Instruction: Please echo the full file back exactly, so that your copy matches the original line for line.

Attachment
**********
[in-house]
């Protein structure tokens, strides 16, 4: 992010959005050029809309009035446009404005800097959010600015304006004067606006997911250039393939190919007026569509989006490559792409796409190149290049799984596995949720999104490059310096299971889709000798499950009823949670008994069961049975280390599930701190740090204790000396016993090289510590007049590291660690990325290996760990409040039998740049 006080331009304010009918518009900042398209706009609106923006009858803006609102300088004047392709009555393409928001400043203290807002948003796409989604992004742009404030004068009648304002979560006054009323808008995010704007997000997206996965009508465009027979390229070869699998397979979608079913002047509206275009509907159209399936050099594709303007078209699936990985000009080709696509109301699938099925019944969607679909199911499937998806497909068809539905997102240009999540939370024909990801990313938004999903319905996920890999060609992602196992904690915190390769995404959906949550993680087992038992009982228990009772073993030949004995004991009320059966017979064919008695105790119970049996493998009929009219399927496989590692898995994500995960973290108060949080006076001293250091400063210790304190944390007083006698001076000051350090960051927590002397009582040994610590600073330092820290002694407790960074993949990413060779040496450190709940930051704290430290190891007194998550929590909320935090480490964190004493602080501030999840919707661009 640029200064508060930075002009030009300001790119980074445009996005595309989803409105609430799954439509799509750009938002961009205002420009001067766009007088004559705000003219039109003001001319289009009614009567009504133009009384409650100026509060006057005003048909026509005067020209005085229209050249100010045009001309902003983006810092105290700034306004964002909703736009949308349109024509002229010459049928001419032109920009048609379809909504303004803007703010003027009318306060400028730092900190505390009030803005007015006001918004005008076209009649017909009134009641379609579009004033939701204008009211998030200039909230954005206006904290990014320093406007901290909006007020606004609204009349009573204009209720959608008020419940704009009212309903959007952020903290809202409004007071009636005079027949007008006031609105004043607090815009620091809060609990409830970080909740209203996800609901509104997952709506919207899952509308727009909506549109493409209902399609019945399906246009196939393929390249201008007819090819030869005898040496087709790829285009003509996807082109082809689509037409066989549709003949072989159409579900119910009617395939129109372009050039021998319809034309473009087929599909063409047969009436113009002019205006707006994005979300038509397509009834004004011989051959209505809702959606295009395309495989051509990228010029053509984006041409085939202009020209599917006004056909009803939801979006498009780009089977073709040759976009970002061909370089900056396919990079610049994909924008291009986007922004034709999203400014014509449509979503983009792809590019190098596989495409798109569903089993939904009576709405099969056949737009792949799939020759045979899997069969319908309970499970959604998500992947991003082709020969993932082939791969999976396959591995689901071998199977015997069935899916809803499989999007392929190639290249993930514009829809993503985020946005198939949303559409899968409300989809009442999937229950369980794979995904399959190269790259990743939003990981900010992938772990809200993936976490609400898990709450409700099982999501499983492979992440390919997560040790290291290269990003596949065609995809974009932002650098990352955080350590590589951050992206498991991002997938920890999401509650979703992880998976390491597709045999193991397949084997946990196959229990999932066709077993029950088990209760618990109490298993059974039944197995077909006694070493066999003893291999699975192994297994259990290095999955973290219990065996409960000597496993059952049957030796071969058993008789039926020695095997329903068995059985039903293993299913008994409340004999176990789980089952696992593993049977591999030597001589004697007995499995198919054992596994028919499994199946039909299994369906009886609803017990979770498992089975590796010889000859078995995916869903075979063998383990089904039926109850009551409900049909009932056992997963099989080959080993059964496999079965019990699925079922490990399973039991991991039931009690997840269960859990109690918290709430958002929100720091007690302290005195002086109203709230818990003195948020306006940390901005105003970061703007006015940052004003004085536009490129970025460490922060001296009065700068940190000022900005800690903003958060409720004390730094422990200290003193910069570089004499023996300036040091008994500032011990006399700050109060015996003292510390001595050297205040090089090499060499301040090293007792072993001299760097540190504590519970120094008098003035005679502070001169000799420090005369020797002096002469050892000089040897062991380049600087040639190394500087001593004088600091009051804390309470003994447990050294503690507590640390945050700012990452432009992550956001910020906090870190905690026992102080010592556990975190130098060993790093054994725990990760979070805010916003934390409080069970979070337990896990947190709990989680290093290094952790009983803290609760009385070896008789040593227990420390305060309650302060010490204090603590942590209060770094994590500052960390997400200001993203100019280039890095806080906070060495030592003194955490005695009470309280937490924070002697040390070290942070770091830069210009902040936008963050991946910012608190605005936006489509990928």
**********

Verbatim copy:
[in-house]
């Protein structure tokens, strides 16, 4: 992010959005050029809309009035446009404005800097959010600015304006004067606006997911250039393939190919007026569509989006490559792409796409190149290049799984596995949720999104490059310096299971889709000798499950009823949670008994069961049975280390599930701190740090204790000396016993090289510590007049590291660690990325290996760990409040039998740049 006080331009304010009918518009900042398209706009609106923006009858803006609102300088004047392709009555393409928001400043203290807002948003796409989604992004742009404030004068009648304002979560006054009323808008995010704007997000997206996965009508465009027979390229070869699998397979979608079913002047509206275009509907159209399936050099594709303007078209699936990985000009080709696509109301699938099925019944969607679909199911499937998806497909068809539905997102240009999540939370024909990801990313938004999903319905996920890999060609992602196992904690915190390769995404959906949550993680087992038992009982228990009772073993030949004995004991009320059966017979064919008695105790119970049996493998009929009219399927496989590692898995994500995960973290108060949080006076001293250091400063210790304190944390007083006698001076000051350090960051927590002397009582040994610590600073330092820290002694407790960074993949990413060779040496450190709940930051704290430290190891007194998550929590909320935090480490964190004493602080501030999840919707661009 640029200064508060930075002009030009300001790119980074445009996005595309989803409105609430799954439509799509750009938002961009205002420009001067766009007088004559705000003219039109003001001319289009009614009567009504133009009384409650100026509060006057005003048909026509005067020209005085229209050249100010045009001309902003983006810092105290700034306004964002909703736009949308349109024509002229010459049928001419032109920009048609379809909504303004803007703010003027009318306060400028730092900190505390009030803005007015006001918004005008076209009649017909009134009641379609579009004033939701204008009211998030200039909230954005206006904290990014320093406007901290909006007020606004609204009349009573204009209720959608008020419940704009009212309903959007952020903290809202409004007071009636005079027949007008006031609105004043607090815009620091809060609990409830970080909740209203996800609901509104997952709506919207899952509308727009909506549109493409209902399609019945399906246009196939393929390249201008007819090819030869005898040496087709790829285009003509996807082109082809689509037409066989549709003949072989159409579900119910009617395939129109372009050039021998319809034309473009087929599909063409047969009436113009002019205006707006994005979300038509397509009834004004011989051959209505809702959606295009395309495989051509990228010029053509984006041409085939202009020209599917006004056909009803939801979006498009780009089977073709040759976009970002061909370089900056396919990079610049994909924008291009986007922004034709999203400014014509449509979503983009792809590019190098596989495409798109569903089993939904009576709405099969056949737009792949799939020759045979899997069969319908309970499970959604998500992947991003082709020969993932082939791969999976396959591995689901071998199977015997069935899916809803499989999007392929190639290249993930514009829809993503985020946005198939949303559409899968409300989809009442999937229950369980794979995904399959190269790259990743939003990981900010992938772990809200993936976490609400898990709450409700099982999501499983492979992440390919997560040790290291290269990003596949065609995809974009932002650098990352955080350590590589951050992206498991991002997938920890999401509650979703992880998976390491597709045999193991397949084997946990196959229990999932066709077993029950088990209760618990109490298993059974039944197995077909006694070493066999003893291999699975192994297994259990290095999955973290219990065996409960000597496993059952049957030796071969058993008789039926020695095997329903068995059985039903293993299913008994409340004999176990789980089952696992593993049977591999030597001589004697007995499995198919054992596994028919499994199946039909299994369906009886609803017990979770498992089975590796010889000859078995995916869903075979063998383990089904039926109850009551409900049909009932056992997963099989080959080993059964496999079965019990699925079922490990399973039991991991039931009690997840269960859990109690918290709430958002929100720091007690302290005195002086109203709230818990003195948020306006940390901005105003970061703007006015940052004003004085536009490129970025460490922060001296009065700068940190000022900005800690903003958060409720004390730094422990200290003193910069570089004499023996300036040091008994500032011990006399700050109060015996003292510390001595050297205040090089090499060499301040090293007792072993001299760097540190504590519970120094008098003035005679502070001169000799420090005369020797002096002469050892000089040897062991380049600087040639190394500087001593004088600091009051804390309470003994447990050294503690507590640390945050700012990452432009992550956001910020906090870190905690026992102080010592556990975190130098060993790093054994725990990760979070805010916003934390409080069970979070337990896990947190709990989680290093290094952790009983803290609760009385070896008789040593227990420390305060309650302060010490204090603590942590209060770094994590500052960390997400200001993203100019280039890095806080906070060495030592003194955490005695009470309280937490924070002697040390070290942070770091830069210009902040936008963050991946910012608190605005936006489509990928």